Back on 23rd March, The Bank of England increased interest rates one more notch from 4% to 4.25%. Some had hoped that inflation would fall at a faster rate, paving the way for additional monetary tightening to dampen demand and slow price increases.
It is unclear whether a further increase in UK interest rates will significantly raise mortgage rates. There is a sense that base rate increases are coming to an end in the UK as well.
Over the past three months, average fixed-rate mortgages have dropped back from the highs seen at the end of 2022. According to data from the Bank of England, the average 5-year fixed rate mortgage with a 75% loan to value (LTV) has decreased from a peak of 5.6% in October to 4.38%.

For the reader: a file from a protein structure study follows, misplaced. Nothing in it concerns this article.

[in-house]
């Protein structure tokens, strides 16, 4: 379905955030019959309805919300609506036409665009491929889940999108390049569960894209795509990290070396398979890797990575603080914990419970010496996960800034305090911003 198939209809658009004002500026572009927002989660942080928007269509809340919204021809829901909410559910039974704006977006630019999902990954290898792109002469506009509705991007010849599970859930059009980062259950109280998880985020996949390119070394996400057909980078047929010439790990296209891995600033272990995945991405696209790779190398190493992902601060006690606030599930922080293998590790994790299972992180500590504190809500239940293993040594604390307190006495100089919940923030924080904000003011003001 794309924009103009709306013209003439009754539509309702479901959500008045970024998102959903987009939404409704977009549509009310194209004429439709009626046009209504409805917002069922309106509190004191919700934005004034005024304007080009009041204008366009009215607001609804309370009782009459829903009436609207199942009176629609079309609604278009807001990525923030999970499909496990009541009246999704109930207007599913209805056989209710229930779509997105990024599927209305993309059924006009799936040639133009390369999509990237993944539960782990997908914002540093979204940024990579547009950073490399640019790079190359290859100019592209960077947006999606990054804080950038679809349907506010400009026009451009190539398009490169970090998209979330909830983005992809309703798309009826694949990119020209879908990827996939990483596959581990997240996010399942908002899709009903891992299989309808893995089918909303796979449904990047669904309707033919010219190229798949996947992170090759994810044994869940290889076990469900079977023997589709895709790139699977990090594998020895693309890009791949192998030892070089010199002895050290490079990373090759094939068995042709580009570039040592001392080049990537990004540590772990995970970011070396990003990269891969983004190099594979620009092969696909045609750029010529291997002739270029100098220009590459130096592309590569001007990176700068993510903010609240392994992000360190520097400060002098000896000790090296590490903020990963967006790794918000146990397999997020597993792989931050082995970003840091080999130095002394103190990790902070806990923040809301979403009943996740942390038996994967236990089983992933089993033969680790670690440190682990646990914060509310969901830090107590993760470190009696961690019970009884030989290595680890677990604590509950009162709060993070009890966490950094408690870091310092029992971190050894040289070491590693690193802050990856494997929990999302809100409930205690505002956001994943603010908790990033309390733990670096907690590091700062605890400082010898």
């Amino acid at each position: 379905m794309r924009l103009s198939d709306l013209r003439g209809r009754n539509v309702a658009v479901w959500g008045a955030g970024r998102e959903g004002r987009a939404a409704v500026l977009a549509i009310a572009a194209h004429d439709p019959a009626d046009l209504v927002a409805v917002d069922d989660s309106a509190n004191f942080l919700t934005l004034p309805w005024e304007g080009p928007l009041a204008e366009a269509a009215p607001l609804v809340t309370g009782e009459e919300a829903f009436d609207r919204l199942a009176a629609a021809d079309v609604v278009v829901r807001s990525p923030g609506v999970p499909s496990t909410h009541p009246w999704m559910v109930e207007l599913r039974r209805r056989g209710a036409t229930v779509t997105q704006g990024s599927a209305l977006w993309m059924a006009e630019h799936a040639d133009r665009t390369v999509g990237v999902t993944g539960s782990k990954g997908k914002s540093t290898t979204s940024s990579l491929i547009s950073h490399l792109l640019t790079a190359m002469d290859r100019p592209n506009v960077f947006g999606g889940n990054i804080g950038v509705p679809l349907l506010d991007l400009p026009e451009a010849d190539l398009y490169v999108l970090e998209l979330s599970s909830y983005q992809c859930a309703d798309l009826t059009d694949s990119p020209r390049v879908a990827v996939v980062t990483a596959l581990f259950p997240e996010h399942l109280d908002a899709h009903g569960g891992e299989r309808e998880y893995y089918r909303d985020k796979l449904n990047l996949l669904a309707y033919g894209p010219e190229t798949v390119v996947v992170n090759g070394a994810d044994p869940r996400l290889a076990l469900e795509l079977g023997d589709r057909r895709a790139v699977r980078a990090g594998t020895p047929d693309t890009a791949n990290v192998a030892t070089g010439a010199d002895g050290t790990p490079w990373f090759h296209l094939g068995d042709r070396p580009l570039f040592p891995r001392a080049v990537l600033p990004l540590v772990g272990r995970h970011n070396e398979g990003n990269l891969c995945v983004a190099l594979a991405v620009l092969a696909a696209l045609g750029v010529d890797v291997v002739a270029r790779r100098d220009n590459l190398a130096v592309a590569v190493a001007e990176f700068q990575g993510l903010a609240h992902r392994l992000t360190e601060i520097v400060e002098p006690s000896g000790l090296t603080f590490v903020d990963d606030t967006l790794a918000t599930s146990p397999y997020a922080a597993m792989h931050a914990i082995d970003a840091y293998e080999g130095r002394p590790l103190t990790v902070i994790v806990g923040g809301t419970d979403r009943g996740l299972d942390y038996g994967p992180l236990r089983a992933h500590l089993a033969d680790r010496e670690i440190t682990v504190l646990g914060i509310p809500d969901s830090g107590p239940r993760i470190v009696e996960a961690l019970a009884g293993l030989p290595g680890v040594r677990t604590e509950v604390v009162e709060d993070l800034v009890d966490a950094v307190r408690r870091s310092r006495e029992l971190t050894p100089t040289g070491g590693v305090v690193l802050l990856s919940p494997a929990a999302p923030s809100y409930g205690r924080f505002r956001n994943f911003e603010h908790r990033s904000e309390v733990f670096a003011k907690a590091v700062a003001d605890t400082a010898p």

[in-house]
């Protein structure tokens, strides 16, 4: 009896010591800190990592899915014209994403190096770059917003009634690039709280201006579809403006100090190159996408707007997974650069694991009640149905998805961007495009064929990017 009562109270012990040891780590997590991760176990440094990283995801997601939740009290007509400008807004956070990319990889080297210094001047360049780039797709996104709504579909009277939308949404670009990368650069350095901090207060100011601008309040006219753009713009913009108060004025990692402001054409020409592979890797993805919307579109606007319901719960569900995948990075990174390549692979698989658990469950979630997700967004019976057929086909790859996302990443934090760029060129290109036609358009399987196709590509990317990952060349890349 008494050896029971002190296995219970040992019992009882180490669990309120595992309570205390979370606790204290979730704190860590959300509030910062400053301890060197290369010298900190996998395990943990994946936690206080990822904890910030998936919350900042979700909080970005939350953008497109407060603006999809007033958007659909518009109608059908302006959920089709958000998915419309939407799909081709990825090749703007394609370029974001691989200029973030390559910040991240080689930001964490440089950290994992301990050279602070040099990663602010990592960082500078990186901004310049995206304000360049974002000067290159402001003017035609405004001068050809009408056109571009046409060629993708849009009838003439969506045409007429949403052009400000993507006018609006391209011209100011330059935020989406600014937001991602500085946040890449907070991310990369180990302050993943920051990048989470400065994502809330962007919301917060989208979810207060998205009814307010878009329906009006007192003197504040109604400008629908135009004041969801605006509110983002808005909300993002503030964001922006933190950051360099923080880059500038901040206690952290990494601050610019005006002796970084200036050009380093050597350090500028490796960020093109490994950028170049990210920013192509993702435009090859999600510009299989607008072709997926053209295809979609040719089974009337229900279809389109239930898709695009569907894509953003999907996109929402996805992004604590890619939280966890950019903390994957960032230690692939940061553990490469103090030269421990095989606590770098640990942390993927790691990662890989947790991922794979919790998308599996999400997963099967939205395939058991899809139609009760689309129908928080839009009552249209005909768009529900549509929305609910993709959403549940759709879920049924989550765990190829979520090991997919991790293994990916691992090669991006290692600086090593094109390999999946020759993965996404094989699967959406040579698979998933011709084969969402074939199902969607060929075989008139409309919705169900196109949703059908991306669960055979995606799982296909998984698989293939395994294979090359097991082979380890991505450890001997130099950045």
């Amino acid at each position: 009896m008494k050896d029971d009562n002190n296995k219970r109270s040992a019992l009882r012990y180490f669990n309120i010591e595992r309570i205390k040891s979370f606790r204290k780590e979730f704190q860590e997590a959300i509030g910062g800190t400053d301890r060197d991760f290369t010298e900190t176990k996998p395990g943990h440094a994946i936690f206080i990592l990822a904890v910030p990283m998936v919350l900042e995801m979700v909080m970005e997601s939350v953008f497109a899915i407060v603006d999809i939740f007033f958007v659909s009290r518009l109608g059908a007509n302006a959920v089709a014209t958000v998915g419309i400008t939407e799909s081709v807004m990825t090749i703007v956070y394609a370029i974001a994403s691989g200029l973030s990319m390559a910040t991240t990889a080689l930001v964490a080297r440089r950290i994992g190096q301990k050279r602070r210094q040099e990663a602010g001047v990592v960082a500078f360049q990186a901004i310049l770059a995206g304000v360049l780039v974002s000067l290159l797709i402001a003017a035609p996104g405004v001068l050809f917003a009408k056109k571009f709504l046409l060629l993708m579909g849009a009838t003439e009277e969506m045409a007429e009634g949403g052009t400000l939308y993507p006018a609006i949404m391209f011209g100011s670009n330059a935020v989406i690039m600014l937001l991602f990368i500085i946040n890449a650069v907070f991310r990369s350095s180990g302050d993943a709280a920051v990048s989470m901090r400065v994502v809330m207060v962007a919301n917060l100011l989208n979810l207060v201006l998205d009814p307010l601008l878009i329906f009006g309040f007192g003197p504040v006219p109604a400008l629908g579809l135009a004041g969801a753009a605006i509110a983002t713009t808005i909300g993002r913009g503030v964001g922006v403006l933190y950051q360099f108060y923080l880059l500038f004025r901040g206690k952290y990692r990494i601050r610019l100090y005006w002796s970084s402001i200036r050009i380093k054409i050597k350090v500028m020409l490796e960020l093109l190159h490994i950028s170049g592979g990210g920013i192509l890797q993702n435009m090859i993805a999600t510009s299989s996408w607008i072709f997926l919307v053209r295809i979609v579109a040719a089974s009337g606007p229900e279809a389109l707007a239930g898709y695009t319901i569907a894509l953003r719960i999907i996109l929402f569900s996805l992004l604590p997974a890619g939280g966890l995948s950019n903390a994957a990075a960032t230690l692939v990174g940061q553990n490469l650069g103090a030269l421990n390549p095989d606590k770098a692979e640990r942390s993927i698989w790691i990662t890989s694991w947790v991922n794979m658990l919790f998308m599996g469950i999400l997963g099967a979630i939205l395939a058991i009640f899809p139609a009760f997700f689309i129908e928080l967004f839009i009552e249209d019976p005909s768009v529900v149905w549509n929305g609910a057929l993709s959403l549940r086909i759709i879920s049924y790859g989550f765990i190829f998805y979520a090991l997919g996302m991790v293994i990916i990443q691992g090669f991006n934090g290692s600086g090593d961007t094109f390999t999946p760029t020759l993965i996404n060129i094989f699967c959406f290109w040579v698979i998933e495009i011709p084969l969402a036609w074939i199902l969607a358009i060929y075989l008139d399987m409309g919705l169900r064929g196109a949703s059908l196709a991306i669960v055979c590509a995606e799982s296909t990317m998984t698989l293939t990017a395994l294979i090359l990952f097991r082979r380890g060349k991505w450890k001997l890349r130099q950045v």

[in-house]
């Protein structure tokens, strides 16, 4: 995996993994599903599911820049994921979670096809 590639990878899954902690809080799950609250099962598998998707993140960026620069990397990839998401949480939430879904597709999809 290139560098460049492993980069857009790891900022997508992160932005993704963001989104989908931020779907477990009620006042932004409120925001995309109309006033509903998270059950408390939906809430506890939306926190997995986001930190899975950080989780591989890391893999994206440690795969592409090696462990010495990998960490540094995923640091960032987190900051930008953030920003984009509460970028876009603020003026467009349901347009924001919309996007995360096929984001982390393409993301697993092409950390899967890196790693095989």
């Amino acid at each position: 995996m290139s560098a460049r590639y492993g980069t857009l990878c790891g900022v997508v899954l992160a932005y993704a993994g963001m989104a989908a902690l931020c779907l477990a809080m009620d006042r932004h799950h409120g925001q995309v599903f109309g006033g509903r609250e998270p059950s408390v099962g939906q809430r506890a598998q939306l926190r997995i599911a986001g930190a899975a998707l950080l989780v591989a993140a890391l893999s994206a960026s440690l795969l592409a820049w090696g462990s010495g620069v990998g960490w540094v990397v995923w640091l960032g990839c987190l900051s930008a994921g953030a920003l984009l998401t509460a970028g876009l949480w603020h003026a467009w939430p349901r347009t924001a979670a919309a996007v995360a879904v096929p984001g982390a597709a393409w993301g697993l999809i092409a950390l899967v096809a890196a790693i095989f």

Fixed rate mortgages rates are expected to sit between 4% and 4.75% for most of 2023. This is low by historical standards, but it means that the average buyer will have to pay £200 to £500 more in mortgage payments each month than they did at the beginning of 2022, when mortgage rates were much lower.
The increase in the base rate is not expected to make much difference to the outlook for the housing market. Although there is less demand for homes than there was last year, sales are still being agreed upon, albeit at a slower rate (20% lower).